HOA Living: Being a Responsible Pet Owner

Many HOA communities are pet-friendly because they realize that pets are like members of the family. Owners are passionate about their animals, and there can actually be a lot of benefits of owning a pet. But just because dogs and cats are allowed, doesn’t mean there aren’t rules regarding having them.

Before you move into a new community or decide to adopt from an animal shelter, ask what the HOA rules say about pets. Are there restrictions on certain breeds, or on the size or weight of the dog? Is there a limit to how many pets you can have, or what kinds? Know what the rules and expectations are.

If you do have a dog, here are a few tips on how to be a responsible pet owner within your HOA community:

  • Keep your dog on a leash. Even if your dog is well-trained to stay by your side, there may be some community members who are fearful anyway, especially if they don’t know you or your pet. Be respectful and maintain control of your dog using a leash. Plus, you don’t want them to accidentally get spooked and run off.
  • Fence your yard. If you want to let your dog spend time outside, consider fencing in your yard. This not only keeps your pet from getting out, it helps prevent others from getting in. It also ensures that your pet stays within your property lines and isn’t digging in your neighbor’s garden.
  • Clean up. A lot of neighborhoods have pet waste stations with bags and trash cans making it easy and convenient to clean up after your pet. Keep a few bags tied to your dog’s leash so you always have them ready when needed. Pet waste can not only be unsightly, it can also be unsanitary. If your community doesn’t have waste stations, perhaps this is something you could recommend.
  • Get your pet vaccinated. Ensure that your dog is up-to-date with all of its shots and vaccinations. This will promote your dog’s health, and if anything should happen, it will keep other people and animals safer as well.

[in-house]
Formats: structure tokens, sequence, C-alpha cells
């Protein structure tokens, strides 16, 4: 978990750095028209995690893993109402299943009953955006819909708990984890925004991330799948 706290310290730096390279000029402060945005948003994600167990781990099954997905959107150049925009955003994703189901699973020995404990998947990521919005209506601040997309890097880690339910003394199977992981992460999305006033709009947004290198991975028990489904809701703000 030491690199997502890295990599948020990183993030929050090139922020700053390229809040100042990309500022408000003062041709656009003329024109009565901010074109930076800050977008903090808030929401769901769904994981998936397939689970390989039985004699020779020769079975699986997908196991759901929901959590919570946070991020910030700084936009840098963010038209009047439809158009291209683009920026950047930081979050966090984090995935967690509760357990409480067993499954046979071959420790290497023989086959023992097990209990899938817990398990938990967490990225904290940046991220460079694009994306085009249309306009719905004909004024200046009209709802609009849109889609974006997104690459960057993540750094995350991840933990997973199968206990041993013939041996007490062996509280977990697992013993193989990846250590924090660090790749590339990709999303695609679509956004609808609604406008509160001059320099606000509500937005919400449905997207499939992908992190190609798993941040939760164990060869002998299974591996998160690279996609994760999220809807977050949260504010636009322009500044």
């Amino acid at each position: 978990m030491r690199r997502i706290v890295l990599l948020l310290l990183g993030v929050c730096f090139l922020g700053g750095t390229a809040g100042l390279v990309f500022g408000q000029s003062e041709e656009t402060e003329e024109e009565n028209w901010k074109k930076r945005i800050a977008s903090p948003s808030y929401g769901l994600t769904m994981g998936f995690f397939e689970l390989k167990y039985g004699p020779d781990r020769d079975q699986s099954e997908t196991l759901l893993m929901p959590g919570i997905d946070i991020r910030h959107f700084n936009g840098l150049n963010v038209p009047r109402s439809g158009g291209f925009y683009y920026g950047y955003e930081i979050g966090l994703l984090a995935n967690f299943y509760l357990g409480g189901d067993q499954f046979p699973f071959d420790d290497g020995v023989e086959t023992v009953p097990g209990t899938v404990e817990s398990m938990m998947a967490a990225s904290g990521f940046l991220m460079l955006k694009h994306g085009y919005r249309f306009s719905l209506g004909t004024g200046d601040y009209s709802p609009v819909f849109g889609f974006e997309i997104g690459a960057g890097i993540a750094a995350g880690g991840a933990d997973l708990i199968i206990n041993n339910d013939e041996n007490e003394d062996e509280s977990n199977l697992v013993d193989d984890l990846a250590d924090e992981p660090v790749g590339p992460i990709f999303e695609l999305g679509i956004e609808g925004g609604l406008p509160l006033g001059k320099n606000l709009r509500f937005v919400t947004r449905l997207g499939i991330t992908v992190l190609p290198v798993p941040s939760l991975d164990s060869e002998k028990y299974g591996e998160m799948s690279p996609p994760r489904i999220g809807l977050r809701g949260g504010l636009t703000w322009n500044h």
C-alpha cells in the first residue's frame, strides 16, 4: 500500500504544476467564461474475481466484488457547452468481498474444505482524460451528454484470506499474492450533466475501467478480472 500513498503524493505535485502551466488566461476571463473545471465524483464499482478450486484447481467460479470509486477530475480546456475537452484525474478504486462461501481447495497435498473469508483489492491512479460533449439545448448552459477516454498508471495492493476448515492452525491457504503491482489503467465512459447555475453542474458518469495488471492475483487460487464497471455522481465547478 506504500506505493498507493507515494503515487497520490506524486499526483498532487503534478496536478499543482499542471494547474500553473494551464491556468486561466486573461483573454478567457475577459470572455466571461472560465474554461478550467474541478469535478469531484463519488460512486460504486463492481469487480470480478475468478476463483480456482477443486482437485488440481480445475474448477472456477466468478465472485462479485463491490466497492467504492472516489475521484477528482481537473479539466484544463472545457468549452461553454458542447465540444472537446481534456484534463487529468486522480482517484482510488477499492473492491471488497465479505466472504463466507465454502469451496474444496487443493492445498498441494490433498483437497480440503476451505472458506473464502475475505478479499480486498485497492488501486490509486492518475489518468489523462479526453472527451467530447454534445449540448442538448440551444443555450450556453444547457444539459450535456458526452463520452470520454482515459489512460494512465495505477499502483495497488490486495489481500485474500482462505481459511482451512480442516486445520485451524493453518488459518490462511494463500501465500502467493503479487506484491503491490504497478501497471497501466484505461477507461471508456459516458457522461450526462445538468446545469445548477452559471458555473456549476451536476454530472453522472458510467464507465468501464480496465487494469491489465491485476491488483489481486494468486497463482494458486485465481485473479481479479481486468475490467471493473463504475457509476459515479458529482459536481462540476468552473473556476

• Control barking. Don’t just ignore your dog’s barking, because it’s likely other people are not. While some barking is expected, if your dog keeps at it throughout the day or every time you leave, it’s time to take action. Consider signing them up for training so you can learn how to improve their behavior and obedience and minimize barking.
  • Know your neighbors. If your dog is familiar with your neighbors, it could help reduce barking because they’re not strangers anymore. It can also build relationships so if there is a concern about your pet, conversation comes more easily, and they’re not scared to approach you. Plus, they might be another set of eyes to help look out for your pet.

If everyone works together, your community can be welcoming and inclusive of pets while still maintaining appropriate expectations. Familiarize yourself with the rules and take steps to do your part in being a responsible pet owner. If you have questions, concerns, or new ideas, bring them up to your HOA board. Contact Kuester if your HOA needs assistance distributing communications, enforcing rules, planning for projects, and much more.

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Bryan Kuester

Bryan Kuester

Bryan is the CEO of Kuester Management Group. He has over 15 years of managing community associations throughout North and South Carolina.

His specialties include Community Association Management - maintenance, budgeting for operational and reserve funding, long-range planning, covenant enforcement, amenity management, onsite management, large scale management.

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